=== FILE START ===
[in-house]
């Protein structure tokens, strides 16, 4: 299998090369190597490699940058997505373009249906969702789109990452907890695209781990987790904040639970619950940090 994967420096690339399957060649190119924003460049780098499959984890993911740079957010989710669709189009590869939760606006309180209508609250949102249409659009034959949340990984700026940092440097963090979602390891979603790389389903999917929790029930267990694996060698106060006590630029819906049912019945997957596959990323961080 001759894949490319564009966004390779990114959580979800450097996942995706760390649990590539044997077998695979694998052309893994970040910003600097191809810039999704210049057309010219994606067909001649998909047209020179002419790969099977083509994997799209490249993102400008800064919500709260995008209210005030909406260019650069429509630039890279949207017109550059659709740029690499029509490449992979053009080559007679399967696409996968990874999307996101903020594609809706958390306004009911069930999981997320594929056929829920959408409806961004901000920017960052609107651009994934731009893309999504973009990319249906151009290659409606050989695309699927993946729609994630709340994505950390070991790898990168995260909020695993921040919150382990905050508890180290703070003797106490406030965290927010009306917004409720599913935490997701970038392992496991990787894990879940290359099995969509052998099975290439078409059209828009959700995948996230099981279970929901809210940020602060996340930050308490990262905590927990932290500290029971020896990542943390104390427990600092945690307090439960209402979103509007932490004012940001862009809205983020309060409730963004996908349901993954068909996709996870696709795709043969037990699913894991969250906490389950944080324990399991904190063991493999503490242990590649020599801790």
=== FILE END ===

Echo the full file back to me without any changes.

[in-house]
């Protein structure tokens, strides 16, 4: 299998090369190597490699940058997505373009249906969702789109990452907890695209781990987790904040639970619950940090 994967420096690339399957060649190119924003460049780098499959984890993911740079957010989710669709189009590869939760606006309180209508609250949102249409659009034959949340990984700026940092440097963090979602390891979603790389389903999917929790029930267990694996060698106060006590630029819906049912019945997957596959990323961080 001759894949490319564009966004390779990114959580979800450097996942995706760390649990590539044997077998695979694998052309893994970040910003600097191809810039999704210049057309010219994606067909001649998909047209020179002419790969099977083509994997799209490249993102400008800064919500709260995008209210005030909406260019650069429509630039890279949207017109550059659709740029690499029509490449992979053009080559007679399967696409996968990874999307996101903020594609809706958390306004009911069930999981997320594929056929829920959408409806961004901000920017960052609107651009994934731009893309999504973009990319249906151009290659409606050989695309699927993946729609994630709340994505950390070991790898990168995260909020695993921040919150382990905050508890180290703070003797106490406030965290927010009306917004409720599913935490997701970038392992496991990787894990879940290359099995969509052998099975290439078409059209828009959700995948996230099981279970929901809210940020602060996340930050308490990262905590927990932290500290029971020896990542943390104390427990600092945690307090439960209402979103509007932490004012940001862009809205983020309060409730963004996908349901993954068909996709996870696709795709043969037990699913894991969250906490389950944080324990399991904190063991493999503490242990590649020599801790």